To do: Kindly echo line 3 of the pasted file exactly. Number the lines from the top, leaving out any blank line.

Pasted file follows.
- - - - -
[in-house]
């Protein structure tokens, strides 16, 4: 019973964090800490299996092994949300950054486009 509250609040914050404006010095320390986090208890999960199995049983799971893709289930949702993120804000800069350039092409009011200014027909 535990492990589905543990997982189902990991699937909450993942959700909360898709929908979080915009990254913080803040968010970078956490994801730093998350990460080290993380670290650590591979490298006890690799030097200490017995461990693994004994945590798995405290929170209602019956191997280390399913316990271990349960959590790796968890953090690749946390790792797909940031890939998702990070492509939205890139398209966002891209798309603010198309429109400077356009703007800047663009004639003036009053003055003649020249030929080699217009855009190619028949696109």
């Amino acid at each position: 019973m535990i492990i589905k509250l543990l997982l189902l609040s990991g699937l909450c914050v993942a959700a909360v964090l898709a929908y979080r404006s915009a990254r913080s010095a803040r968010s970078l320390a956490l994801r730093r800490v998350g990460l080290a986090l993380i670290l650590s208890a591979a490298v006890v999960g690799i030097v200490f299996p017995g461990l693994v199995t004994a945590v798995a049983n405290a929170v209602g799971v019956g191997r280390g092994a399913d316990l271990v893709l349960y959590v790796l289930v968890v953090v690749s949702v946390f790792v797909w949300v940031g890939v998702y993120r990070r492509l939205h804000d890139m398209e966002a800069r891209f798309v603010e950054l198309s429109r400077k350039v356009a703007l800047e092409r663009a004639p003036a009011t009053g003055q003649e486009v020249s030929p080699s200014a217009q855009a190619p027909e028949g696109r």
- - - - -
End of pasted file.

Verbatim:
């Amino acid at each position: 019973m535990i492990i589905k509250l543990l997982l189902l609040s990991g699937l909450c914050v993942a959700a909360v964090l898709a929908y979080r404006s915009a990254r913080s010095a803040r968010s970078l320390a956490l994801r730093r800490v998350g990460l080290a986090l993380i670290l650590s208890a591979a490298v006890v999960g690799i030097v200490f299996p017995g461990l693994v199995t004994a945590v798995a049983n405290a929170v209602g799971v019956g191997r280390g092994a399913d316990l271990v893709l349960y959590v790796l289930v968890v953090v690749s949702v946390f790792v797909w949300v940031g890939v998702y993120r990070r492509l939205h804000d890139m398209e966002a800069r891209f798309v603010e950054l198309s429109r400077k350039v356009a703007l800047e092409r663009a004639p003036a009011t009053g003055q003649e486009v020249s030929p080699s200014a217009q855009a190619p027909e028949g696109r």